I have elsewhere argued that harassers aim to distract from systemic problems, particularly those related to social justice, and to undermine everyday library work. Harassment networks weaponize information into malinformation, targeting library work related to developing diverse collections, teaching patrons about the harms of misinformation, and supporting our communities. Powered equally by political and economic networks and by everyday surveillance and big data, harassment and disinformation campaigns aim to sow distrust of library workers and librarianship. As Tufekci observes, the “lack of broad agreement about who is an expert or what constitutes expertise, combined with the lack of usual indicators of expertise provided by gatekeeping institutions, makes it easier for those in power to induce political paralysis through confusion.”

While our digital landscape facilitates the spread of propaganda and harassment, the tactics used are not necessarily new. Many recent critical studies have documented the distortion of critical thinking by reactionary campaigns, most notably for the purposes of climate-change denial. Though traditionally associated with the power to create social change, critical thinking is now being exploited to prevent social change, as is also evident in reactionary attempts to decodify and recodify terms like critical race theory. How might we prevent critical information literacy from following a similar path? Collective action is crucial for connecting the skills of information literacy to a more holistic approach by examining not only the information found but also the process through which it is found, created, and disseminated.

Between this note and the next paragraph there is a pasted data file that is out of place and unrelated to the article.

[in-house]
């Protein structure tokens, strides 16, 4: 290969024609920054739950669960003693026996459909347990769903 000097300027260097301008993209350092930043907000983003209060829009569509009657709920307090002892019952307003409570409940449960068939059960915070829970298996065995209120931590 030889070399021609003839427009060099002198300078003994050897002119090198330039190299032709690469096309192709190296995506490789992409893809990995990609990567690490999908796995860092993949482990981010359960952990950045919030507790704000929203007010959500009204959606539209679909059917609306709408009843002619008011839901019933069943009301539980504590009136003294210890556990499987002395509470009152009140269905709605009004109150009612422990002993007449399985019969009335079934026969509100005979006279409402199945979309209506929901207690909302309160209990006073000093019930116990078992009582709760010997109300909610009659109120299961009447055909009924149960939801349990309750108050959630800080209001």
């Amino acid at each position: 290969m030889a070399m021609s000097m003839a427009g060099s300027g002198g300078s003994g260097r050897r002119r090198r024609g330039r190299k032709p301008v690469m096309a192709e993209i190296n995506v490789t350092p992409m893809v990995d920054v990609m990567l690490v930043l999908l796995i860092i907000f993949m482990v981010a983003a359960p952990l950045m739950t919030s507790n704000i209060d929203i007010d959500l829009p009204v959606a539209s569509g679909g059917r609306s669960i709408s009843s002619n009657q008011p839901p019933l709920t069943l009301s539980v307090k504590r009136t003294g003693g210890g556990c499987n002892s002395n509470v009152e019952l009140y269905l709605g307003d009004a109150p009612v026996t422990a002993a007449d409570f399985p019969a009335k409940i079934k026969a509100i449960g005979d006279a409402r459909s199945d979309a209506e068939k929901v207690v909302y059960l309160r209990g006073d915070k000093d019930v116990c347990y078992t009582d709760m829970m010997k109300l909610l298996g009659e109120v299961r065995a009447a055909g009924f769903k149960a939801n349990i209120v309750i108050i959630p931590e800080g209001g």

Collective Action

While networked information has clearly led to ubiquitous information access, it has also enabled tech companies, social-media platforms, and public figures to gain political and economic power and to reinforce their social and political networks. Book bans, censorship challenges, harassment campaigns, and other related trends are routinely described as “attacks” on libraries that require an appropriate “defense.” However, we might think more progressively and proactively in terms of attempts to “control” information access and potential “resistance.”

College and university faculty members will be well aware that libraries are not the only institutions being targeted and that librarianship is interconnected with many other professions in the information and knowledge economies. By expanding our valuable work on information literacy into critical information literacy programs, we can help patrons not only distinguish credible sources from biased ones but also build critical thinking skills that will make it possible to evaluate policies, benchmarks, and other documents without falling prey to distortions of the actual research process.